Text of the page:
|Died||25 May 2015(aged 76)|
|Education||St. Finbarr's College|
|Occupation||Sports broadcaster, public relations executive|
(Jill and Sally)
Bill O'Herlihy (26 September 1938 - 25 May 2015) was an Irish television broadcaster and public relations executive. He was best known for his broadcasts for Raidió Teilifís Éireann (RTÉ), primarily in the sporting arena. Presenter for 10 FIFA World Cups and 10 Summer Olympic Games, O'Herlihy was noted for his "Okey Doke" catchphrase. O'Herlihy retired from RTÉ following its coverage of the 2014 FIFA World Cup. According to the Irish Examiner newspaper, "with the possible exception of Michael O'Hehir, Bill O'Herlihy was the broadcaster most universally welcome in Irish homes over the last 50 years."
Born and raised in Glasheen in Cork city, O'Herlihy was the son of a local government official and the grandson of William O'Herlihy, a Cork Examiner news editor. He was educated at Glasheen boys' national school and later at St. Finbarr's College, Farranferris.
After finishing his schooling at fifteen, O'Herlihy followed his grandfather into journalism and secured a job in the reading room of the Cork Examiner. He was only seventeen years-old when he subsequently became sub-editor of the Evening Echo, a position he held for five years. He also graduated to the positions of news, features and sports reporter.
In the early 1960s O'Herlihy began his broadcasting career when he started to do local soccer reports from Cork for Radio Éireann. In 1965 he made his first television broadcast in a programme commemorating the sinking of the Lusitania off the Cork coast. After three years O'Herlihy was asked to join RTÉ's current affairs programme 7 Days to add the required field-reporting skills to the studio-based interviews. The programme had a reputation for its hard-hitting investigative reporting and he reported on many varying stories from illegal fishing in Cork to the outbreak of the crisis in Northern Ireland. In November 1970 the 7 Days programme came into controversy when O'Herlihy reported a story on illegal money lending. The report was unconventional as it was one of the first television pieces to use hidden cameras, it claimed the government were not responding to illegal moneylending. A tribunal of inquiry would follow, and O'Herlihy was forced to move away from current affairs.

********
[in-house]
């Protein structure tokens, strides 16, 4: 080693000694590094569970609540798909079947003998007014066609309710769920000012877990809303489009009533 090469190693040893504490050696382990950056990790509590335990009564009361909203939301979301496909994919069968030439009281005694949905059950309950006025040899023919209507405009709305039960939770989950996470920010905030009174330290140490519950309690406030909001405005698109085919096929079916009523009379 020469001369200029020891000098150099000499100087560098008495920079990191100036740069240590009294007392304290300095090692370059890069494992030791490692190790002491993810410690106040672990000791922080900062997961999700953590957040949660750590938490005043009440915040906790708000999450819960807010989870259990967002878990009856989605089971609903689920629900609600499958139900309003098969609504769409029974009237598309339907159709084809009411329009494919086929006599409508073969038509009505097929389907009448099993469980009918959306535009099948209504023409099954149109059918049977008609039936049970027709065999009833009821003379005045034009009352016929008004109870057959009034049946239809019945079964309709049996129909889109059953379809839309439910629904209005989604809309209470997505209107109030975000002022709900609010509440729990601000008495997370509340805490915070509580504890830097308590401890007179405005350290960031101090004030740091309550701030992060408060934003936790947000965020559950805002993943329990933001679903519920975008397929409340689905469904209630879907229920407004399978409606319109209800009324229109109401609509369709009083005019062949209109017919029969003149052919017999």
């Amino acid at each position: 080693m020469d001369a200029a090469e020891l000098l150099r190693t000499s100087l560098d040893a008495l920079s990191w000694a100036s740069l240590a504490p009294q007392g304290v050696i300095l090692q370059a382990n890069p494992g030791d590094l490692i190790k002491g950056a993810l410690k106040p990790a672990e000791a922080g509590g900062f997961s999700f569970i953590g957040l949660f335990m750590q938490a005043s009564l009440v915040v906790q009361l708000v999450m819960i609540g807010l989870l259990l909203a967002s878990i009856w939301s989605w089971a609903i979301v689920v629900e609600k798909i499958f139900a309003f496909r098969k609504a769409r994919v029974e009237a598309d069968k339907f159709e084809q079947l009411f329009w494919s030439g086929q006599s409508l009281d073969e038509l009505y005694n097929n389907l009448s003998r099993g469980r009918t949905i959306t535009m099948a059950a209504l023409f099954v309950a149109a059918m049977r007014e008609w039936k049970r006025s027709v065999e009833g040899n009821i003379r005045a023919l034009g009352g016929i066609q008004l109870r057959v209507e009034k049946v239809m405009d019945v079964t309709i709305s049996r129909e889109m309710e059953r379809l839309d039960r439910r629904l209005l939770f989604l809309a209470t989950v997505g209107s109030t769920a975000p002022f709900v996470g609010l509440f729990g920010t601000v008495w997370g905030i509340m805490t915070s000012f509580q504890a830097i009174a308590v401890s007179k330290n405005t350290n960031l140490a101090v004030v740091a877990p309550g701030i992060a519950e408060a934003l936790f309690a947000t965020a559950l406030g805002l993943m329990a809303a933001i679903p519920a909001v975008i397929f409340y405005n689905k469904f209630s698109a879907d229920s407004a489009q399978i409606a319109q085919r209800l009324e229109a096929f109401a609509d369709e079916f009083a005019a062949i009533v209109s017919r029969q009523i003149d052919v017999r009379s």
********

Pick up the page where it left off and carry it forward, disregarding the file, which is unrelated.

Following this controversy, while O'Herlihy wasn't sacked (as he had fifteen months left on his contract with RTÉ), he was moved to the RTÉ Sports department - where he worked under Michael O'Hehir, who disliked O'Herlihy and his broadcasting style. In spite of this O'Herlihy fronted RTÉ's television coverage of the Olympic Games that year. He also became involved in the production of various sports programmes.